“The recording was run like a concert performance with the readings and the music side by side,” says Kadiatu Kanneh-Mason. “Olivia Colman was very funny and moving – we were all in tears listening to her. Michael Morpurgo came to the studio and the kids got on with him like a house on fire.
“It turned out he had written the poems for Carnival of the Animals in one day on the beach. They are touching, humorous and also topical regarding climate change and environmental concerns. My favourite is the poem for ‘Aquarium’: it’s about fish in a tank and others in the sea, addressing some relevant issues of captivity and freedom.”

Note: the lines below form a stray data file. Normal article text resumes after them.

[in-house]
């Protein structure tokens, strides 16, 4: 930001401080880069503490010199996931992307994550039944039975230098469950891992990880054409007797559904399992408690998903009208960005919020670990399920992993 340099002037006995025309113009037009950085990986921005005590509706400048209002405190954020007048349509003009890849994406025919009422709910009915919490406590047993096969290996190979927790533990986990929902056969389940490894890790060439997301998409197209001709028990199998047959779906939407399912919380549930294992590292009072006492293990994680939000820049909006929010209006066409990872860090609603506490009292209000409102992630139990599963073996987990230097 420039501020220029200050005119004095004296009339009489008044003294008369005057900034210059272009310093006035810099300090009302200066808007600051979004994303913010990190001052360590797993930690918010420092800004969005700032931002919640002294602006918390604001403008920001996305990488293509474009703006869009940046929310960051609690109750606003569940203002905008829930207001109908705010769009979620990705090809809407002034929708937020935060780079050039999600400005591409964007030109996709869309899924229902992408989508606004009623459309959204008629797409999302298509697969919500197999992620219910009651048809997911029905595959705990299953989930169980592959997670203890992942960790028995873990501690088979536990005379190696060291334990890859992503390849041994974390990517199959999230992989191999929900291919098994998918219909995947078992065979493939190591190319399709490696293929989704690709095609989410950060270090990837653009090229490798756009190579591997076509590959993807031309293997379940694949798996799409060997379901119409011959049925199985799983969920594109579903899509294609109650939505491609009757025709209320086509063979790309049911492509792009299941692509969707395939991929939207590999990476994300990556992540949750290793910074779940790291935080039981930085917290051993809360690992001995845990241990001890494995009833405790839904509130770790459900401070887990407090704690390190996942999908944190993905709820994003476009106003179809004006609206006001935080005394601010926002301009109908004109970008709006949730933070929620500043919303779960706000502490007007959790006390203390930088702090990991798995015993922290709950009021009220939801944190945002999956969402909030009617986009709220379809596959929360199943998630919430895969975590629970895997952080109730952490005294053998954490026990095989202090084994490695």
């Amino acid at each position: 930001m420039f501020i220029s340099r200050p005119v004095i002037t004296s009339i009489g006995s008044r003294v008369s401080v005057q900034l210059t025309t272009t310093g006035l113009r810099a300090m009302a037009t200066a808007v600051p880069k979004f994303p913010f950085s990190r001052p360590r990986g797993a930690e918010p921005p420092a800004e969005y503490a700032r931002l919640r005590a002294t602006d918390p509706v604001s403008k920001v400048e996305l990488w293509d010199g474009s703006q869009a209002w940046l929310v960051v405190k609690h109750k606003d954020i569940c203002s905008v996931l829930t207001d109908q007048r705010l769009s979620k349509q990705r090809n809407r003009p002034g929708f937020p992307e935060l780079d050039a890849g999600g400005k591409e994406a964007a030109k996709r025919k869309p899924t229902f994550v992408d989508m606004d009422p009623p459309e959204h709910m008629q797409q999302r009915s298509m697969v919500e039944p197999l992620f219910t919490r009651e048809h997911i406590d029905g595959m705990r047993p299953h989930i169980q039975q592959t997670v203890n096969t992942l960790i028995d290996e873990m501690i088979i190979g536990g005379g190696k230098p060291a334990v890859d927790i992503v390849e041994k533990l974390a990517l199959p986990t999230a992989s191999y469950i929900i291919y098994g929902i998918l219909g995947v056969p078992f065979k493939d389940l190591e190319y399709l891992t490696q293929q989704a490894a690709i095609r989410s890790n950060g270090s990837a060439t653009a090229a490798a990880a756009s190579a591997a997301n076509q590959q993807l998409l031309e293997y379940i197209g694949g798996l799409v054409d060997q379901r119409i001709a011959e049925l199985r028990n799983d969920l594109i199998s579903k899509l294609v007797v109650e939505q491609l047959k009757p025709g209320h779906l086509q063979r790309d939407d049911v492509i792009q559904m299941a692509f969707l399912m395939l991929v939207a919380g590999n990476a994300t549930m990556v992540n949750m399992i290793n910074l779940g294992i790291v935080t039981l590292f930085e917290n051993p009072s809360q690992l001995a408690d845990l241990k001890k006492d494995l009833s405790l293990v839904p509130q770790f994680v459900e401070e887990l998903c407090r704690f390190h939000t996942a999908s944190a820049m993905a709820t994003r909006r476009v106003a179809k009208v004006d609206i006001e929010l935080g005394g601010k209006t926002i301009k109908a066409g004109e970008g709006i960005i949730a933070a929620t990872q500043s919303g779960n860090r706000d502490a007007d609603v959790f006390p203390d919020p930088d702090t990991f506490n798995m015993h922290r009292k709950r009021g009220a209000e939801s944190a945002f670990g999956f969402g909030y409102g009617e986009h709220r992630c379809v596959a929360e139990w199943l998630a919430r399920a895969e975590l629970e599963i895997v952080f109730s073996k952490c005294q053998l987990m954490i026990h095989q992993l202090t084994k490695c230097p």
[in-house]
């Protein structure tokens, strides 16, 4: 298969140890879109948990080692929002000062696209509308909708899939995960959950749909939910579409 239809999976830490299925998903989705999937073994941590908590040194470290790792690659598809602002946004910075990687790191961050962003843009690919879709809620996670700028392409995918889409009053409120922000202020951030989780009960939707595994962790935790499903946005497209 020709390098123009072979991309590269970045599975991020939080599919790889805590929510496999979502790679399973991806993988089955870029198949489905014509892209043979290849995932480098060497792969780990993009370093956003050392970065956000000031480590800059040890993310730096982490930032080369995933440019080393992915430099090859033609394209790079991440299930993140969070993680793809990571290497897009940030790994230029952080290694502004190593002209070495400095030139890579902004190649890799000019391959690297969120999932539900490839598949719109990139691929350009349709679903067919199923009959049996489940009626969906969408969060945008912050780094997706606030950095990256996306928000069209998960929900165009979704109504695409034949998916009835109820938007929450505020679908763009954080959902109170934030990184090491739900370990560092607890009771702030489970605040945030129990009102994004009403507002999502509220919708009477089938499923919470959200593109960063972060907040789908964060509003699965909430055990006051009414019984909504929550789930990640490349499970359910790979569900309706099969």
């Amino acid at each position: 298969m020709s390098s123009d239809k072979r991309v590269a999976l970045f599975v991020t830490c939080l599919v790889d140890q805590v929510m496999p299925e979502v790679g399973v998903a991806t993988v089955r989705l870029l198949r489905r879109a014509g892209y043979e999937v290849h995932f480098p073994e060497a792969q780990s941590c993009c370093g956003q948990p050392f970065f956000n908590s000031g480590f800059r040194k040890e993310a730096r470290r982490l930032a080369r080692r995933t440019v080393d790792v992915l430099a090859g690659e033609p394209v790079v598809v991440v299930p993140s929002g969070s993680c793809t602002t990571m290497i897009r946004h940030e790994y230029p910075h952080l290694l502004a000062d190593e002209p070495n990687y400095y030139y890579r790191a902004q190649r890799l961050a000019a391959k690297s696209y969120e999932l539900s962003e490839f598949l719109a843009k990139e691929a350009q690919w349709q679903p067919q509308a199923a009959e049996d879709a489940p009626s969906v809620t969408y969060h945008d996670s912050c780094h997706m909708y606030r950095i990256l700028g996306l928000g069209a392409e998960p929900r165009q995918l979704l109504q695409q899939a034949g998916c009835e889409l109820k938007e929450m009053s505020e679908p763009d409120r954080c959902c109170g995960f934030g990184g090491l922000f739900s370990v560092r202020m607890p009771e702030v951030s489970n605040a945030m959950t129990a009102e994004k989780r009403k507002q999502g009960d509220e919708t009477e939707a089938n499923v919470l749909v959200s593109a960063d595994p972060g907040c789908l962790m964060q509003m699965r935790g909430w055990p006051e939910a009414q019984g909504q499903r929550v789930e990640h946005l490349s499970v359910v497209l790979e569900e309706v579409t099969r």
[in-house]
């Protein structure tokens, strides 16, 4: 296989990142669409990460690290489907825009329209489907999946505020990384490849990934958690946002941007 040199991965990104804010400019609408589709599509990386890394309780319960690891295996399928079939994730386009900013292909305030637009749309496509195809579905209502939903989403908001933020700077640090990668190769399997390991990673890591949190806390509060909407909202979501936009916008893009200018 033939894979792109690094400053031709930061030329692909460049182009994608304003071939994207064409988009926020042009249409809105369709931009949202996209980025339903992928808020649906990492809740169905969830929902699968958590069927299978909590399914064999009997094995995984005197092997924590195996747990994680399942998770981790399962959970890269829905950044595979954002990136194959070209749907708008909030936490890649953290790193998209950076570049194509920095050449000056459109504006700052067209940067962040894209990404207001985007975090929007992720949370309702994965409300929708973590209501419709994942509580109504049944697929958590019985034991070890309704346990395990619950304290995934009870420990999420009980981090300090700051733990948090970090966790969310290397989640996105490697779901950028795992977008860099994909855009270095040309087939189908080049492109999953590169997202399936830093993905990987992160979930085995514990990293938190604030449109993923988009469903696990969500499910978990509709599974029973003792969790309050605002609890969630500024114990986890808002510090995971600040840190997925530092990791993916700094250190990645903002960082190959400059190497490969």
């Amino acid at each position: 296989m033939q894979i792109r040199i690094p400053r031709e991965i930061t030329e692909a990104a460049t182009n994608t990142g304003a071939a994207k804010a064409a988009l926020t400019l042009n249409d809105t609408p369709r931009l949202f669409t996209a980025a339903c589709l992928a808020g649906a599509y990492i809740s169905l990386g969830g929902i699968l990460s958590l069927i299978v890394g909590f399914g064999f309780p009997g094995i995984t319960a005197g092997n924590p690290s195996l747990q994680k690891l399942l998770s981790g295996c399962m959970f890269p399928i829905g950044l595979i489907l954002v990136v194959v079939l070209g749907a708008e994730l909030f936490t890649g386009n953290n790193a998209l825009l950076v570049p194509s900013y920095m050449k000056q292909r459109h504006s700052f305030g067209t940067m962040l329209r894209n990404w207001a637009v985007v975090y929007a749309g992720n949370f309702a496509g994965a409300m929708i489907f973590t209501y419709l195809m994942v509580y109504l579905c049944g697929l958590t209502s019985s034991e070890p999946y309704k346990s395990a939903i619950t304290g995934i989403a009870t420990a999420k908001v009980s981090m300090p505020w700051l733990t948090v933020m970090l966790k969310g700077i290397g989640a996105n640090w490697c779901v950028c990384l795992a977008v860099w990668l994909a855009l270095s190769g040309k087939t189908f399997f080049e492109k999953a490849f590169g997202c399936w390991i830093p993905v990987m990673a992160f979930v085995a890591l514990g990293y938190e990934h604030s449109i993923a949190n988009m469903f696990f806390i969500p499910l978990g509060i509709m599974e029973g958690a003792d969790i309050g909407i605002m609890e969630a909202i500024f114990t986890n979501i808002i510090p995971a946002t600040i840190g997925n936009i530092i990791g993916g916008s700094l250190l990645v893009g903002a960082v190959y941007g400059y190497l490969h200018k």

“They help and inspire each other”
The cover design for Carnival, by illustrator Emma Chichester Clark, shows the Kanneh-Masons in action surrounded by friendly quadrupeds; little Mariatu gazes up over her cello at her big brother Sheku, as if to follow his example. “Whenever Sheku is at home, Mariatu is watching everything he does, very closely,” says Kadiatu. “She just takes it for granted that she’s going to be a cellist and will be as good as Sheku.” Are there not extra pressures on the younger children from the runaway success of the elder siblings? “There might have been a problem if they weren’t all so close,” Kadiatu suggests. “As it is, they help and inspire each other.”
But raising the Kanneh-Masons has not all been fun and games